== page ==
Forget how the BJP has reacted to the arrest and bail of journalist Prashant Kanojia; even the Supreme Court said in different contexts while hearing various cases that the right to freedom of expression in India couldn’t be absolute. We have a right to disagree. The freedom to critique the ruling class (the government) or an intimidating group (a religion) has no meaning if it is withheld with the apprehension that it may have violent repercussions. However, criticism is not the same as slander. No one can be given the right to spread falsehood about either an important or an ordinary citizen, which will unduly have a bearing on the targeted person’s career as well as life. In the case of Uttar Pradesh Chief Minister Yogi Adityanath, his immediate society has been that of celibate ascetics. A woman whose mental stability is doubtful as per reliable reports cannot be allowed to claim he has had a conjugal life without corroborative evidence. For, in the circle that the yogi socialises, this is a terrible accusation, worthy of being excommunicated (although he being a mahant, that would be an extreme).

If wanton slinging of mud were kosher, democracies more evolved than India would not declare defamation as illegal; they do. The question is whether Uttar Pradesh Police crossed their mandate in the case of Kanojia. If they did, the legislature and not the law-enforcement agency must be questioned for that. While advocates of democracy in this country have for long wanted Section 66 of the IT Act to be abrogated, there has been no nationwide debate on maintaining or revoking non-cognisable offences under Section 500, the offence of public mischief under Section 505 of the IPC, Section 505 (1) (publication or circulation of statement, rumour or report with intent to incite), Section 501 (printing matter known to be defamatory), Section 153 (provocation with intent to cause riot) and bailable offences under Section 436 of the CrPC. This is not to qualify the freedom of expression. It is to say that a lie is not covered under this moral right to freedom.

That brings to question the third aspect of l’affaire Kanojia: Is caricaturing tantamount to a falsehood? That would depend on the premise of the satire or sarcastic comment. The basis of the joke must be established. A policy can be condemned both seriously and jocularly. A real being or a real act can be castigated in a comical way as much as in sober prose. But something that never was cannot be claimed to have been and something that never happened cannot be alleged to have occurred even facetiously. That’s the line Kanojia crossed. As the world has seen, none in the phenomenally large group of followers of Prime Minister Narendra Modi ever dragged any media house to a court or the nearest police station for raising questions about his wife. That was because Jashodaben is not the figment of the imagination of some little-known patient of neurosis wanting to catch 15 seconds of fame on television.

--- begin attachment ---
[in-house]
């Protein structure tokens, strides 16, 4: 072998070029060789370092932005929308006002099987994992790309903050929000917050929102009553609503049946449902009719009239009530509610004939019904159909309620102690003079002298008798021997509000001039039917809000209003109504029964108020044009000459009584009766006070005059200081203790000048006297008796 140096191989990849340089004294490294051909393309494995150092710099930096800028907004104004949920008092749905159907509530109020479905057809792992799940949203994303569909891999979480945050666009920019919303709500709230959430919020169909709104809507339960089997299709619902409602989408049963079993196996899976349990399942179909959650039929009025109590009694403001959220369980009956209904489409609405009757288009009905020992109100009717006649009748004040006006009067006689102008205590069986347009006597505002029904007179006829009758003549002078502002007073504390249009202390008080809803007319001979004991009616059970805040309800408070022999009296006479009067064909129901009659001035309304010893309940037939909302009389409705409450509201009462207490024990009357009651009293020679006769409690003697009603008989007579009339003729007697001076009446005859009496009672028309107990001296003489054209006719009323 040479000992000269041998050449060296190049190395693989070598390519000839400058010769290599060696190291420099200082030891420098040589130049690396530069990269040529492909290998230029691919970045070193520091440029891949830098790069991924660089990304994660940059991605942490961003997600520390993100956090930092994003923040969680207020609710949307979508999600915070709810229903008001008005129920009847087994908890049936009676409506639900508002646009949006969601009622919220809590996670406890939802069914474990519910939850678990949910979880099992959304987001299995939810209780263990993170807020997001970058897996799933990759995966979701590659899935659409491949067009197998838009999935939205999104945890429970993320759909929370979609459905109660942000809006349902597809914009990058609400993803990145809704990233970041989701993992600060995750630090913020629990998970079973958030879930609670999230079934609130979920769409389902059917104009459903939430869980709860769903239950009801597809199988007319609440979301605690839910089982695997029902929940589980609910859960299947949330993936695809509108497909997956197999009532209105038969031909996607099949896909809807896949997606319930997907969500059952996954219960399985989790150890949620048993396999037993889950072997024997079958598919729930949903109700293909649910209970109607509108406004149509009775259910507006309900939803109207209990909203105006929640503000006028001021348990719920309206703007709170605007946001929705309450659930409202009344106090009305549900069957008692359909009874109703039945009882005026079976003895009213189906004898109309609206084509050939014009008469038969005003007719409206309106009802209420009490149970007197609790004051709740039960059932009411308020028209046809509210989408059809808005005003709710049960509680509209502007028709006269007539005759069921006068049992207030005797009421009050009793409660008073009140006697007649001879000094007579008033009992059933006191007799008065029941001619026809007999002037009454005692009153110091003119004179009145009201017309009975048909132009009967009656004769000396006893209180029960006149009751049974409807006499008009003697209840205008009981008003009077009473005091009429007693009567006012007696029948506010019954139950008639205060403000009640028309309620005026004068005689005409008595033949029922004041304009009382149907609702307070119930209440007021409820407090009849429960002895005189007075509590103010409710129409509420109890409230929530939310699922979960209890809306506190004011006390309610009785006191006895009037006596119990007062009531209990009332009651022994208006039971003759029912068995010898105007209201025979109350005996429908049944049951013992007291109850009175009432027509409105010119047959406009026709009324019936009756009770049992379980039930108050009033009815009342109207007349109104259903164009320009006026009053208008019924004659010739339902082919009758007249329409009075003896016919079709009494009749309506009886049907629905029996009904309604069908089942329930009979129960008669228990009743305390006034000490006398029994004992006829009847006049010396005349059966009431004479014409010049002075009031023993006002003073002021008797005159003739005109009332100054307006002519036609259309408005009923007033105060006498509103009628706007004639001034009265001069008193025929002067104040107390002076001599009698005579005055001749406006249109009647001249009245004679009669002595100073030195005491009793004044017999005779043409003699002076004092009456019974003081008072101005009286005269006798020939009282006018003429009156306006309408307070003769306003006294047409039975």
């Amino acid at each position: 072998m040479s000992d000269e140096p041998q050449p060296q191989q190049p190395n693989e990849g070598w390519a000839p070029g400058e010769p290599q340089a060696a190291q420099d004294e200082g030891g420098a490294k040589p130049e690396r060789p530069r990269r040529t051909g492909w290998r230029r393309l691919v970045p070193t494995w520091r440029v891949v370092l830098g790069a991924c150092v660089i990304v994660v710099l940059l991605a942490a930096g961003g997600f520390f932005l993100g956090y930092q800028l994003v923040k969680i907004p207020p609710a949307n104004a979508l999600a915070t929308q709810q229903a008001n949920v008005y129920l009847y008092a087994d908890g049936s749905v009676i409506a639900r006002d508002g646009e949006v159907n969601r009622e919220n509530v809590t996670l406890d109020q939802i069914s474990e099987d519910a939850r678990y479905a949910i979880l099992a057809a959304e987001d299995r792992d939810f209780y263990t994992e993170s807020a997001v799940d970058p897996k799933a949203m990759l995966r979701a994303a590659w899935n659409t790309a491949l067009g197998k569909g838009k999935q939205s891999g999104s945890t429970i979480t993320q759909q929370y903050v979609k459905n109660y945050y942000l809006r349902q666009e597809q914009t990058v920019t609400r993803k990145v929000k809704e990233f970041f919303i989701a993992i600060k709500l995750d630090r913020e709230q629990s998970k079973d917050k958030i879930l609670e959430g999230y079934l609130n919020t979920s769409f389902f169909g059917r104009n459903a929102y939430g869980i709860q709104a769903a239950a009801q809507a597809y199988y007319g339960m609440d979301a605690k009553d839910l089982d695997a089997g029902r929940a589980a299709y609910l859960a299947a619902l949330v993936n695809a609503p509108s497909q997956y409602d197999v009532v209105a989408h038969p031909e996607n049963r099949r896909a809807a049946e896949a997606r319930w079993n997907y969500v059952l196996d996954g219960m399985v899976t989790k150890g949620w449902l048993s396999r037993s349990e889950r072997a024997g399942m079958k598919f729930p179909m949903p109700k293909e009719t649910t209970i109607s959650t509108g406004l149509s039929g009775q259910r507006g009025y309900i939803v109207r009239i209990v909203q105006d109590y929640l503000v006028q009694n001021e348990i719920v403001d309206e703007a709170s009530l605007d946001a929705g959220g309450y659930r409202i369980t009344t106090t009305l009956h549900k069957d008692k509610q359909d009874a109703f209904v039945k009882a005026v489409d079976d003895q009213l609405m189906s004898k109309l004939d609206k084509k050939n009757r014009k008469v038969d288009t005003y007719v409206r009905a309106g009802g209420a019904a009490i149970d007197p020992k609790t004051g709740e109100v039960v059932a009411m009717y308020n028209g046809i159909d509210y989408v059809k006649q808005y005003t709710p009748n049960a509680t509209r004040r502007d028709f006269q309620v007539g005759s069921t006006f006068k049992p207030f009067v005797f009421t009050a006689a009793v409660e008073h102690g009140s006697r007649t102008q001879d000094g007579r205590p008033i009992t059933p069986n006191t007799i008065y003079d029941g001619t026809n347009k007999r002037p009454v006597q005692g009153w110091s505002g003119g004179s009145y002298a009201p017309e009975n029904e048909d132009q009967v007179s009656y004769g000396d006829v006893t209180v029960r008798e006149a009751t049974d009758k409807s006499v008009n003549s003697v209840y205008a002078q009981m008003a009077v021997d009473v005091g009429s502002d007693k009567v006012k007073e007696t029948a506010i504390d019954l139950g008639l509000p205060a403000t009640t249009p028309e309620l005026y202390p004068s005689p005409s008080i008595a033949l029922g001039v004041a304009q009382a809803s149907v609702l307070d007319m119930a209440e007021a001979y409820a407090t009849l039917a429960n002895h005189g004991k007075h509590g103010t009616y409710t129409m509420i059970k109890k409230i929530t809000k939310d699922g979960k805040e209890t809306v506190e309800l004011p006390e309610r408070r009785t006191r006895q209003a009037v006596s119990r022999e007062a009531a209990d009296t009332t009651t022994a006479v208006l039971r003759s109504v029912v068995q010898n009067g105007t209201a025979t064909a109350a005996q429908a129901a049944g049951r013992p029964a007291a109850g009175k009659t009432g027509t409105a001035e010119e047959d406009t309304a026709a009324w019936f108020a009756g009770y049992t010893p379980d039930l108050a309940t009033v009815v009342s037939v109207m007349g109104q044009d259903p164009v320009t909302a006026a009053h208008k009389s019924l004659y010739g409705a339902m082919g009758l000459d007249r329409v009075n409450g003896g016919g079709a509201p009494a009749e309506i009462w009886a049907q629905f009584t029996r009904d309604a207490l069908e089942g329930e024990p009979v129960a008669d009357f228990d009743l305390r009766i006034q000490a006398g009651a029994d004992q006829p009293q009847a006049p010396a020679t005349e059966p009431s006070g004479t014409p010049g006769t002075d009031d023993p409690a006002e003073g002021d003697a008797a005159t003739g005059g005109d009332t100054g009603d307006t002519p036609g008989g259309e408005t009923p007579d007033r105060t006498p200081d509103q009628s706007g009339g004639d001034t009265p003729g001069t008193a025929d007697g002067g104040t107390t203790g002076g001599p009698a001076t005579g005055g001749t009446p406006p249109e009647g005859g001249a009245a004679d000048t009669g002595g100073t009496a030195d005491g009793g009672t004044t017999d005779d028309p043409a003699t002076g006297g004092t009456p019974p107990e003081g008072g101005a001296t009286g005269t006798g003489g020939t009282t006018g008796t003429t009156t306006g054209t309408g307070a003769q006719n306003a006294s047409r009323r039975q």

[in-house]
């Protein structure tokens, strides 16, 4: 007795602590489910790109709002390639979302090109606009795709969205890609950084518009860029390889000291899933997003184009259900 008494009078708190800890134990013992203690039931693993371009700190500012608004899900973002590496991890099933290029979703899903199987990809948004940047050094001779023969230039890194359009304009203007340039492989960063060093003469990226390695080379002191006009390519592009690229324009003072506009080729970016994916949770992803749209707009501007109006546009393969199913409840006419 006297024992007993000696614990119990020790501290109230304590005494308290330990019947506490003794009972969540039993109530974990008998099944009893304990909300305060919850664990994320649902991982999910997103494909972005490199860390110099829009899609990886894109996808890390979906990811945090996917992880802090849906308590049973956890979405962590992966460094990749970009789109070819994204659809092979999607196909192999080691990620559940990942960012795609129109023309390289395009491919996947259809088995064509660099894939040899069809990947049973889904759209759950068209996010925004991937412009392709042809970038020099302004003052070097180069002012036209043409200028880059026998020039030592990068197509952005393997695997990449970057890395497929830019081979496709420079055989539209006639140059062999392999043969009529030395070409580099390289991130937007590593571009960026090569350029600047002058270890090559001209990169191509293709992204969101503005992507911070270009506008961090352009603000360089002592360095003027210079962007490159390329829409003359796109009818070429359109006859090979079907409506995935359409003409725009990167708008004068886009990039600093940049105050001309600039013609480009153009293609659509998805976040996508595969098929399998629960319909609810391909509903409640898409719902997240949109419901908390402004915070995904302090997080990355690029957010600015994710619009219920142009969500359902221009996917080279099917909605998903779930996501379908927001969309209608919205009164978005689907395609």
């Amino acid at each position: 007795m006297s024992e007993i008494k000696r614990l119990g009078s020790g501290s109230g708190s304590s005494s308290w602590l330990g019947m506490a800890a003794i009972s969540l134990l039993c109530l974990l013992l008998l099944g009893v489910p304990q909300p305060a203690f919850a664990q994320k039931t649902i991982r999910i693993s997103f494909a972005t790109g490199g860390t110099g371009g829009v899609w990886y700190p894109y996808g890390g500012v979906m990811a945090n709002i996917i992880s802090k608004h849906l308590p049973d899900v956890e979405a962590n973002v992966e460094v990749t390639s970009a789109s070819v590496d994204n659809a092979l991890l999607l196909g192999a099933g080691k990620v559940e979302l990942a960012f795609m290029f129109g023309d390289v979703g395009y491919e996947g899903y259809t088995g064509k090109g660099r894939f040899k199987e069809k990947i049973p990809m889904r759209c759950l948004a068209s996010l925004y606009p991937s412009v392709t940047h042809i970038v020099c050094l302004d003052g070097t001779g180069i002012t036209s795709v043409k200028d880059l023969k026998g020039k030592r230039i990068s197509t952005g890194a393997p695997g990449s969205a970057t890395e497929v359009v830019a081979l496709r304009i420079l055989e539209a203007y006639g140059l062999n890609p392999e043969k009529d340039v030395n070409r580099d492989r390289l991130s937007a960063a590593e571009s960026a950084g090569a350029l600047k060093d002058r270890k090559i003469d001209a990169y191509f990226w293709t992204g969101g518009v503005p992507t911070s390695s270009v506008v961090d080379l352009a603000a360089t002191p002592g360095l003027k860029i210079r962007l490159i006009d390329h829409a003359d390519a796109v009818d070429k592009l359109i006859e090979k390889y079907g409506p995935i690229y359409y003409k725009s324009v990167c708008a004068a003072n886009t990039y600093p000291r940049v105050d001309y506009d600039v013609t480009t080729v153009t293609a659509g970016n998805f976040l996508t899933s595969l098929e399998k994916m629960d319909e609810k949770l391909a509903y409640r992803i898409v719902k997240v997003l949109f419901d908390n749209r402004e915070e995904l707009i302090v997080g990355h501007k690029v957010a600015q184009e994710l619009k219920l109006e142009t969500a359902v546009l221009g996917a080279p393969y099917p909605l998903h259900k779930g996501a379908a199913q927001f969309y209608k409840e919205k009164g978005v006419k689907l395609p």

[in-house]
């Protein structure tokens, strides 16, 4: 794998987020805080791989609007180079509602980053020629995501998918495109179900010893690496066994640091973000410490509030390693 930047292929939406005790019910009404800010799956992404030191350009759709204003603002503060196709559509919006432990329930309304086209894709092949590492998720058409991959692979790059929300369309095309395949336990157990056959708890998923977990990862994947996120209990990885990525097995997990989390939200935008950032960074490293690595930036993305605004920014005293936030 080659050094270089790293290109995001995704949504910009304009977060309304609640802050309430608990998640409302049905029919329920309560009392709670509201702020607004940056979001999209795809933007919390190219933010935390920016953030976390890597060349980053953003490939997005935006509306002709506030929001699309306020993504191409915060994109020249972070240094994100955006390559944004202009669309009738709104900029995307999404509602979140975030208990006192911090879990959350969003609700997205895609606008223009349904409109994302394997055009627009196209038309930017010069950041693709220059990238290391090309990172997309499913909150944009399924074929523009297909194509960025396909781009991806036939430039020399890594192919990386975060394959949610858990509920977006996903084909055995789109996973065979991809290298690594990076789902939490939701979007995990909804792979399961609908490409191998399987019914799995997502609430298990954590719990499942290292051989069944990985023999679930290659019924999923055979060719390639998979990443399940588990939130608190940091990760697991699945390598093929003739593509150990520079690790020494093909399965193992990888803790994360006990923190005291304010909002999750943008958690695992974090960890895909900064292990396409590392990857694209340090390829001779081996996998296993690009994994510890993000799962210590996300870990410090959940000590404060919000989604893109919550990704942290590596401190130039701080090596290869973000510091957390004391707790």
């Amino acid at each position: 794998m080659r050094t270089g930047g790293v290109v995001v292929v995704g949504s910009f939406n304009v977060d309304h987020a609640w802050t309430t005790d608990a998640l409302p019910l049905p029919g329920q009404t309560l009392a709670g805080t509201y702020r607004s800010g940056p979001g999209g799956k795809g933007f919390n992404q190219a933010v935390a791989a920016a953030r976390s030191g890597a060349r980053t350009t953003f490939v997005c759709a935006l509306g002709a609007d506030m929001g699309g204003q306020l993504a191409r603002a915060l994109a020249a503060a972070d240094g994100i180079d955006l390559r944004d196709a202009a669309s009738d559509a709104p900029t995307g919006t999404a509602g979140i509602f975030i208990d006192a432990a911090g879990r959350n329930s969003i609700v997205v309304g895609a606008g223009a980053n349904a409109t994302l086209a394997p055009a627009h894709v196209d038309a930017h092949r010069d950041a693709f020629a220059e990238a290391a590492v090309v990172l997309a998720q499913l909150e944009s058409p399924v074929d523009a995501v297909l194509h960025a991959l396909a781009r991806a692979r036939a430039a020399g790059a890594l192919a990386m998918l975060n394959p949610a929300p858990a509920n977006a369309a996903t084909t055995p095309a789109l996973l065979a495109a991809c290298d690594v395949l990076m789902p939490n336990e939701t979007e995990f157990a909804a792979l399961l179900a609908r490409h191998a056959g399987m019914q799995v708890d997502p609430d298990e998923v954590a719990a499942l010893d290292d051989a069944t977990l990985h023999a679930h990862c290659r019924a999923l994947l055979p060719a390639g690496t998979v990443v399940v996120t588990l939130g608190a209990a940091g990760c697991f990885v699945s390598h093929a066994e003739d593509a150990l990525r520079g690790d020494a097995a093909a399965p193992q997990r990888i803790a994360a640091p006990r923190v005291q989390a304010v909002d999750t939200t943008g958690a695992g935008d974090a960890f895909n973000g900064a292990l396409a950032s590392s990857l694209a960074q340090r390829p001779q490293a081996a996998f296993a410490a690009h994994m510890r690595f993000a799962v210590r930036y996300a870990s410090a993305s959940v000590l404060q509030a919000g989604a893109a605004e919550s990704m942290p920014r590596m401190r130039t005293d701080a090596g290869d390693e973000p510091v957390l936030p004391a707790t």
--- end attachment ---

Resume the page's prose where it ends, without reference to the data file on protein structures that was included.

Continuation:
Finally, those shedding copious tears for the television channel Nation Live must be informed about the menace that mushrooming news mediums of the country pose. As much as a section of RTI activists, these low-cost mediums have turned into a convenient tool in the hands of dubious operators including blackmailers. In the best case scenario, they are looking for TRPs (when they are television channels) or page views (when they are websites), for which they can sensationalise bland stories and raise false alarms. The argument whether Ishika Singh, Anuj Shukla and Anshul Kaushik had the licence for Network 10 but they turned the name arbitrarily to Nation Live is not moot. The complaint was received not from a fringe element but from the assistant director, district information office. The arrested media functionaries claim that they have the necessary documents, due to which none of these laws applies: Sections 419 (cheating by impersonation), 420 (cheating and dishonestly inducing delivery of property), 467 (forgery of valuable security, will, etc), 468 (forgery for purpose of cheating) and 471 (using as genuine a forged paper) of IPC. On the issue of freedom of expression, no legal preparedness would make them immune to the consequences of false reporting. Editors Guild is wrong. The freedom of expression of truths alone is absolute in the world of ethics, for which journalists of Charlie Hebdo, for example, sacrificed their lives. Truth, as the qualifier, is absolute.